“No man ever steps in the same river twice, for it’s not the same river and he’s not the same man.” – Heraclitus of Ephesus

This quote holds a lot of meaning for me and bears weight as my nine-month experience as Washington STEM’s communications intern comes to an end.


I grew up wanting to be at first a dentist, then a chemist, then, in high school, a forensic anthropologist. I’m none of those things now. Why, you ask? I didn’t have the support system in my educational journey to nurture my curiosity for these STEM subjects. Instead, I developed a fear that because I’m a girl, I wasn’t supposed to be in STEM. I was wrong, and I still kick myself for not staying in STEM and pursuing those passions—not that communications isn’t great, because it is, it’s just not what I envisioned for myself when I was a child.


I had never worked in a nonprofit before, but once I saw the posting for an internship at Washington STEM, I knew I had to jump at the chance. I started my career in social media for an e-commerce company, and after a few years there, I wanted to do more than help resolve problems for customers and their orders—I wanted to help my community. This internship was a way for me to use my expertise in social media and digital communications as a tool to create meaningful messaging that could inspire young girls and underrepresented students in a positive and beneficial way.



Working at Washington STEM, alongside an incredible team of professionals who are passionate about making STEM accessible for every single student, has been the opportunity of a lifetime. I utilized and strengthened my established skill sets and was given the chance to travel all around Washington to see STEM in action.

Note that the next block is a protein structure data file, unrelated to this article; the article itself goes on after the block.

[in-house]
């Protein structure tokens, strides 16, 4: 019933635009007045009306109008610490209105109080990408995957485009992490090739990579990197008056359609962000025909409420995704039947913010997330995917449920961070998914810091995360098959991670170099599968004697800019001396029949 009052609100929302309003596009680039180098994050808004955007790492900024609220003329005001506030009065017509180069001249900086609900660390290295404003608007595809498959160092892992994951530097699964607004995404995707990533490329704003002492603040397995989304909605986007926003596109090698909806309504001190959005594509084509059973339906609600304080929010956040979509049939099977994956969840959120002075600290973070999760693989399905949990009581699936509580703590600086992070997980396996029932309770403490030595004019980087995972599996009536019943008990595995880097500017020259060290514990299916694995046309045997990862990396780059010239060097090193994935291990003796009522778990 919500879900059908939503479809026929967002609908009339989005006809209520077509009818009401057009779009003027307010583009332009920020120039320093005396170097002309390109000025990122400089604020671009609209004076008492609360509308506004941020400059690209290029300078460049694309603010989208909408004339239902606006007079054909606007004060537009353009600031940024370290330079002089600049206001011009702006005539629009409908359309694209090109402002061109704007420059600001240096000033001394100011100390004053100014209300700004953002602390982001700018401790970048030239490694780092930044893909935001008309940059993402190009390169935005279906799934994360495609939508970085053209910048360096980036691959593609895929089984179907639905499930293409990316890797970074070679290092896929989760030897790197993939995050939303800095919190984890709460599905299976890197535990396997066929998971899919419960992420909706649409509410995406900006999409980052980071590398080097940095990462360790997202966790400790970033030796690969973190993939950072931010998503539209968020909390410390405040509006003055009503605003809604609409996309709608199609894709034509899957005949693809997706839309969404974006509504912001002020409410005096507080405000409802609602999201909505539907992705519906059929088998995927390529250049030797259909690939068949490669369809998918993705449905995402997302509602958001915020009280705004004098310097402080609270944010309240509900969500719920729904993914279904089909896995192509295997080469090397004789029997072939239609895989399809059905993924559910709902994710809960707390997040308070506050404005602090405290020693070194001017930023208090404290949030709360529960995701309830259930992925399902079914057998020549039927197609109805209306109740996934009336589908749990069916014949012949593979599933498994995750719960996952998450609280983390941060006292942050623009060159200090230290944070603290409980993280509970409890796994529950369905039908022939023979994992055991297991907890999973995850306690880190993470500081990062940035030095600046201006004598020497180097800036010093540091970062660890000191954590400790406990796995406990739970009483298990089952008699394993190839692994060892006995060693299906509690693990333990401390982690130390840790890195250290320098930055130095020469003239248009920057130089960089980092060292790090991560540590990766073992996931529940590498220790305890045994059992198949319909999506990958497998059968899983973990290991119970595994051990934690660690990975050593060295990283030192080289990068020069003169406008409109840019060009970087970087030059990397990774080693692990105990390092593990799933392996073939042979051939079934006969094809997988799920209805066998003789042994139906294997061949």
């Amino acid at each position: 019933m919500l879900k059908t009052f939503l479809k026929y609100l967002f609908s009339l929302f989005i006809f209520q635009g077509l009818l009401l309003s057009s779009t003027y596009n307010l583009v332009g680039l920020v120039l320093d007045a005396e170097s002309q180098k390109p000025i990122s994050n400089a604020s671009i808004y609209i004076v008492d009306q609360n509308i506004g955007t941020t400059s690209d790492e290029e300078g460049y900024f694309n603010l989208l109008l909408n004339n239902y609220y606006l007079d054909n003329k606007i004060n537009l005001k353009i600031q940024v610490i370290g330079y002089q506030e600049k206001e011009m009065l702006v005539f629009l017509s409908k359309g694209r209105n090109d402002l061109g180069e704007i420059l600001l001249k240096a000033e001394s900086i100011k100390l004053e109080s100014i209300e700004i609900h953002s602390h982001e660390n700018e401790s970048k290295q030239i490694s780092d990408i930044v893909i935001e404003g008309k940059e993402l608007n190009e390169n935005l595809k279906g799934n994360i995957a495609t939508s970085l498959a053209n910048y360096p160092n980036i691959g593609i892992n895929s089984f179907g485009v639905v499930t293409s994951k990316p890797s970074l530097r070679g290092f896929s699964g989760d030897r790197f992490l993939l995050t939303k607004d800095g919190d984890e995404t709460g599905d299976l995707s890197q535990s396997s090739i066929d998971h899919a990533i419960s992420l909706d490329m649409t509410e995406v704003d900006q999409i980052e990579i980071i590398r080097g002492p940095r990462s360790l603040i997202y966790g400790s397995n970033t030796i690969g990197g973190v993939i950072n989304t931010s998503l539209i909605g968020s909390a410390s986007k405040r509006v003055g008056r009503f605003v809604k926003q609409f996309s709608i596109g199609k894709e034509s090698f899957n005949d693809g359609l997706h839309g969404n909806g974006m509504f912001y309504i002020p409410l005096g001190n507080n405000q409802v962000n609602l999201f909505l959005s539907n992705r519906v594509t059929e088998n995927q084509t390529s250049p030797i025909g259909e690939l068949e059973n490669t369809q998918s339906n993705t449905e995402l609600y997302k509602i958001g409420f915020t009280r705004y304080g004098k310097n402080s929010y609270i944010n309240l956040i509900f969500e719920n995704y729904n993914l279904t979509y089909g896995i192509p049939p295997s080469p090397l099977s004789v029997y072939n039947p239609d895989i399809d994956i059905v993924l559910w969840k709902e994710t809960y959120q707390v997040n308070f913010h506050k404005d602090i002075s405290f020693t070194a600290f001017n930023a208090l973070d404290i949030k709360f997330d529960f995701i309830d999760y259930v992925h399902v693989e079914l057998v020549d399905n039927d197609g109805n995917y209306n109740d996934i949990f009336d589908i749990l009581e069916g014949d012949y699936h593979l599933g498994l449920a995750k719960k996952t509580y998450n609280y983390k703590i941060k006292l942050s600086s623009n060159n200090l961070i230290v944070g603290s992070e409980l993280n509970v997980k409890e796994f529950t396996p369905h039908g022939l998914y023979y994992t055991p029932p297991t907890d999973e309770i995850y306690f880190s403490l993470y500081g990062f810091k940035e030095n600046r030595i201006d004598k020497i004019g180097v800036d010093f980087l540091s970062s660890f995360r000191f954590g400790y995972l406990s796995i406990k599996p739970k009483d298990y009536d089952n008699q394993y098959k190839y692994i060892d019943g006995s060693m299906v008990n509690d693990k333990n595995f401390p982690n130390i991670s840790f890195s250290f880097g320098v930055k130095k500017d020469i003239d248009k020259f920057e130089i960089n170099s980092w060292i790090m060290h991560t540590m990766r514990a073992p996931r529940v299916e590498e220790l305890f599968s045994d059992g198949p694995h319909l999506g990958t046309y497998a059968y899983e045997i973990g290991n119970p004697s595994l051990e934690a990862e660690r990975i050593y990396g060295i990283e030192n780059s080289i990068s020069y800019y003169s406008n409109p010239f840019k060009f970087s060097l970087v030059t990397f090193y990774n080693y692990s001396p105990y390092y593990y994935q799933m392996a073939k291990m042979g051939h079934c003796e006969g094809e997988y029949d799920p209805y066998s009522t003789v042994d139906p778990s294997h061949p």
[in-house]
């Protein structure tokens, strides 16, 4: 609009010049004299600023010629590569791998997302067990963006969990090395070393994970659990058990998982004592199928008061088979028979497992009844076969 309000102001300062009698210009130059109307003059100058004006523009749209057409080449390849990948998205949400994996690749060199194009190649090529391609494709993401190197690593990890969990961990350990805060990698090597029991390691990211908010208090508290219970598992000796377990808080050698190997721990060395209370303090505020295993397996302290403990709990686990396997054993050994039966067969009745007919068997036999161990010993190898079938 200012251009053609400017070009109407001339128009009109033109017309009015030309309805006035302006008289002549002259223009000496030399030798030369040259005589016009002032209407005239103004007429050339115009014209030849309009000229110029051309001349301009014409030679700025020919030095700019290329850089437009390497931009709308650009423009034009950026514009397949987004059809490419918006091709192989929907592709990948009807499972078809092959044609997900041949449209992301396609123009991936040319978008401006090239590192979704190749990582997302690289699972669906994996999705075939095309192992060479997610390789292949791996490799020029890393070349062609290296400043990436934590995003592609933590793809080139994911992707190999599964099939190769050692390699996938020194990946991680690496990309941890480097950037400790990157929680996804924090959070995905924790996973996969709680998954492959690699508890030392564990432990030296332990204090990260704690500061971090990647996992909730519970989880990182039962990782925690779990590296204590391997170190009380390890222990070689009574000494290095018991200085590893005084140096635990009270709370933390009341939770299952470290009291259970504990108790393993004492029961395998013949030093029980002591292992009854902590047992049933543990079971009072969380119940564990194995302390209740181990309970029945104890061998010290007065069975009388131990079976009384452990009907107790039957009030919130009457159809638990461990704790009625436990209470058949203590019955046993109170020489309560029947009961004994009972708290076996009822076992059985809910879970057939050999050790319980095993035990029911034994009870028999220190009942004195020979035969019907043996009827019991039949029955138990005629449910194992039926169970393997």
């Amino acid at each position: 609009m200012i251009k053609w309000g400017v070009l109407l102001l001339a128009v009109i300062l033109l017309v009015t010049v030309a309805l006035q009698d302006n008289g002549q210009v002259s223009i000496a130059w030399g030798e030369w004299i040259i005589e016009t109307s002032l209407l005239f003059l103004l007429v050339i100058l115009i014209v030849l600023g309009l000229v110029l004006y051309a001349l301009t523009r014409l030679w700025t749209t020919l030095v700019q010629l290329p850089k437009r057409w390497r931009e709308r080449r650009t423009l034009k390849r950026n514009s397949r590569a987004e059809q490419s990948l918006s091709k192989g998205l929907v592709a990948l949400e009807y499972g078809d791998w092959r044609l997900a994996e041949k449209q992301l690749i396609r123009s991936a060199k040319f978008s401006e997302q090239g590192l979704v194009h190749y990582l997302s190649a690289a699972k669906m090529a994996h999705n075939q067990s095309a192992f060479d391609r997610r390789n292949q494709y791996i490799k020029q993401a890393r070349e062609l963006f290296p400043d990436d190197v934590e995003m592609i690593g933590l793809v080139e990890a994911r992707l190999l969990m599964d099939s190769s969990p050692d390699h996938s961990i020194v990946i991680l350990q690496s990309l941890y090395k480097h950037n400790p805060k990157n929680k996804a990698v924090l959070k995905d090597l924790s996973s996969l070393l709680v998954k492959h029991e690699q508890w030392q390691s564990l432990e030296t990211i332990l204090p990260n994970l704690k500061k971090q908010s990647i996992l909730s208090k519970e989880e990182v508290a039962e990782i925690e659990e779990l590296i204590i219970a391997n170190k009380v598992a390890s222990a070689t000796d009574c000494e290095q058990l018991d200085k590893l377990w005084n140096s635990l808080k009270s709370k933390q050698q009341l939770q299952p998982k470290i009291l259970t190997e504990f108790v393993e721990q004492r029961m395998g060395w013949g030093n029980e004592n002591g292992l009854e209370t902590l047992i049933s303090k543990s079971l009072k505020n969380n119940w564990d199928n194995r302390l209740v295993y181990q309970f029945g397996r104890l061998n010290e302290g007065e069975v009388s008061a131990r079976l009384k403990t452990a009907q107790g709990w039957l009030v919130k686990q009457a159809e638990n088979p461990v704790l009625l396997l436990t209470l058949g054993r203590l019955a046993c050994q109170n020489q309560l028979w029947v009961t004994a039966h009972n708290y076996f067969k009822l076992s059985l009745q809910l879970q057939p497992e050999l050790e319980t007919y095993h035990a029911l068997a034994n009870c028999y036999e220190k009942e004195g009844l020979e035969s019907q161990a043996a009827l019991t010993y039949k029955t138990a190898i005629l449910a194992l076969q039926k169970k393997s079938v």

I was able to meet educators that create fun and engaging STEM curriculum that sparks and nurtures their students’ interests within STEM, all while connecting those students to future career possibilities. I was in awe witnessing kindergartners create robots while also explaining to me how they built and programmed them. I met with a team of high school students who work alongside and coach individuals with cognitive disabilities to help prepare themIMG_2180 for robotics tournaments. I watched classrooms of fifth and eighth graders interact with STEM professionals to learn about environmental engineering and healthcare technology. I also met with middle school students who use computer science and graphics software to help them layout designs for an anti-bullying campaign.
Between the annual Washington STEM Summit, the Governor’s Summit on Career Connected Learning, and my travels around the state, being able to engage in meaningful dialogue with educators, students, and leaders from around the state were all highlights of my time at Washington STEM. Participating in these experiences reinforced what I’ve seen firsthand— the critical importance of Washington STEM’s mission and vision for the state: “to advance excellence, innovation, and equity in science, technology, engineering, and math (STEM) education for all Washington students.”


This entire experience has been a blessing. Although I am sad that my internship has come to an end, I can’t help but feel so incredibly grateful that I was able to contribute to such admirable work; it strengthened my resolve and aspirations to give back to my community in a positive and beneficial way as I pursue my future goals.



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